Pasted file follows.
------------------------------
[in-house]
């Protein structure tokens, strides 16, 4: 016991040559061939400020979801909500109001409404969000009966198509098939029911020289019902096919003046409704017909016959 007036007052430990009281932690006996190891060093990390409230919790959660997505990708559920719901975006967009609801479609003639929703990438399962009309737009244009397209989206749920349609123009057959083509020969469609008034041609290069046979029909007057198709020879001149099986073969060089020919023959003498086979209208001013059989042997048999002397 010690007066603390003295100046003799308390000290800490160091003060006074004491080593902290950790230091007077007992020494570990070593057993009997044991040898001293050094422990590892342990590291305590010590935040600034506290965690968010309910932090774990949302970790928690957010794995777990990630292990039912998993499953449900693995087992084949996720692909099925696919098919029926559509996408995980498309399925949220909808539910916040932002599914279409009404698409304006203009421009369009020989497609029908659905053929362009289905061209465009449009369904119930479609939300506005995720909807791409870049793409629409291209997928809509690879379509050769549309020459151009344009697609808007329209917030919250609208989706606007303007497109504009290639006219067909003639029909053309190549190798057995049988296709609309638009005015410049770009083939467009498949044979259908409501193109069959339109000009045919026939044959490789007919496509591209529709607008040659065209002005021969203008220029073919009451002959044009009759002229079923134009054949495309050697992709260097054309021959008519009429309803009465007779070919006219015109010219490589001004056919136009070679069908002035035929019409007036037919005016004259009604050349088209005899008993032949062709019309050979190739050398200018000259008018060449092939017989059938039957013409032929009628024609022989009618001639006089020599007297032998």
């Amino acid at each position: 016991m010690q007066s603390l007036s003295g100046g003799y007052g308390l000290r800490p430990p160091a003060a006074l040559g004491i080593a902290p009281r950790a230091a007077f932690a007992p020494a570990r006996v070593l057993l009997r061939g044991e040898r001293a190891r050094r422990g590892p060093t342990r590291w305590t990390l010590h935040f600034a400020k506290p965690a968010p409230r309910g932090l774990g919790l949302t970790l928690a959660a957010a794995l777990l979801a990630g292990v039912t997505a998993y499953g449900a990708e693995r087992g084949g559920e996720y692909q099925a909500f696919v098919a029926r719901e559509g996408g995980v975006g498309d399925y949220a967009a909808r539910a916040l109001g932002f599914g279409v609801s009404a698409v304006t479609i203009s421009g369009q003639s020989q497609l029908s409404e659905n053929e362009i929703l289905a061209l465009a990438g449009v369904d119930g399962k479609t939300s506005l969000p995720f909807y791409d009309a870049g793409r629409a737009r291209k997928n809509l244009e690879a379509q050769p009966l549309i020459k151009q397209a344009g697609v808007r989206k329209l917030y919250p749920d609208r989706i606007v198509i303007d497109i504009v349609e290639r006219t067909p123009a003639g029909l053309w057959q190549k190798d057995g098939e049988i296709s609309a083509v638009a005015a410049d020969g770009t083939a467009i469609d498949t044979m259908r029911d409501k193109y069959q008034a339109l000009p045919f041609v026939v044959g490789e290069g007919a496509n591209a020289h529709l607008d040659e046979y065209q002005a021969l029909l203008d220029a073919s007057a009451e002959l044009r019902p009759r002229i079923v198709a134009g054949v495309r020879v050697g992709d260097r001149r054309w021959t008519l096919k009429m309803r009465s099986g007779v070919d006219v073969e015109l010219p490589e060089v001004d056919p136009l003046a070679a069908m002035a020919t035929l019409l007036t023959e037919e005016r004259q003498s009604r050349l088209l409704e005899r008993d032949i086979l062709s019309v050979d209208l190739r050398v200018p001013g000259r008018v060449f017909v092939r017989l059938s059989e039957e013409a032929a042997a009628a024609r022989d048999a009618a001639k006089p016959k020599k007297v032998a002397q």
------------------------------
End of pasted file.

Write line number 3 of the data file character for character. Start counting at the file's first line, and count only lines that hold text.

């Amino acid at each position: 016991m010690q007066s603390l007036s003295g100046g003799y007052g308390l000290r800490p430990p160091a003060a006074l040559g004491i080593a902290p009281r950790a230091a007077f932690a007992p020494a570990r006996v070593l057993l009997r061939g044991e040898r001293a190891r050094r422990g590892p060093t342990r590291w305590t990390l010590h935040f600034a400020k506290p965690a968010p409230r309910g932090l774990g919790l949302t970790l928690a959660a957010a794995l777990l979801a990630g292990v039912t997505a998993y499953g449900a990708e693995r087992g084949g559920e996720y692909q099925a909500f696919v098919a029926r719901e559509g996408g995980v975006g498309d399925y949220a967009a909808r539910a916040l109001g932002f599914g279409v609801s009404a698409v304006t479609i203009s421009g369009q003639s020989q497609l029908s409404e659905n053929e362009i929703l289905a061209l465009a990438g449009v369904d119930g399962k479609t939300s506005l969000p995720f909807y791409d009309a870049g793409r629409a737009r291209k997928n809509l244009e690879a379509q050769p009966l549309i020459k151009q397209a344009g697609v808007r989206k329209l917030y919250p749920d609208r989706i606007v198509i303007d497109i504009v349609e290639r006219t067909p123009a003639g029909l053309w057959q190549k190798d057995g098939e049988i296709s609309a083509v638009a005015a410049d020969g770009t083939a467009i469609d498949t044979m259908r029911d409501k193109y069959q008034a339109l000009p045919f041609v026939v044959g490789e290069g007919a496509n591209a020289h529709l607008d040659e046979y065209q002005a021969l029909l203008d220029a073919s007057a009451e002959l044009r019902p009759r002229i079923v198709a134009g054949v495309r020879v050697g992709d260097r001149r054309w021959t008519l096919k009429m309803r009465s099986g007779v070919d006219v073969e015109l010219p490589e060089v001004d056919p136009l003046a070679a069908m002035a020919t035929l019409l007036t023959e037919e005016r004259q003498s009604r050349l088209l409704e005899r008993d032949i086979l062709s019309v050979d209208l190739r050398v200018p001013g000259r008018v060449f017909v092939r017989l059938s059989e039957e013409a032929a042997a009628a024609r022989d048999a009618a001639k006089p016959k020599k007297v032998a002397q």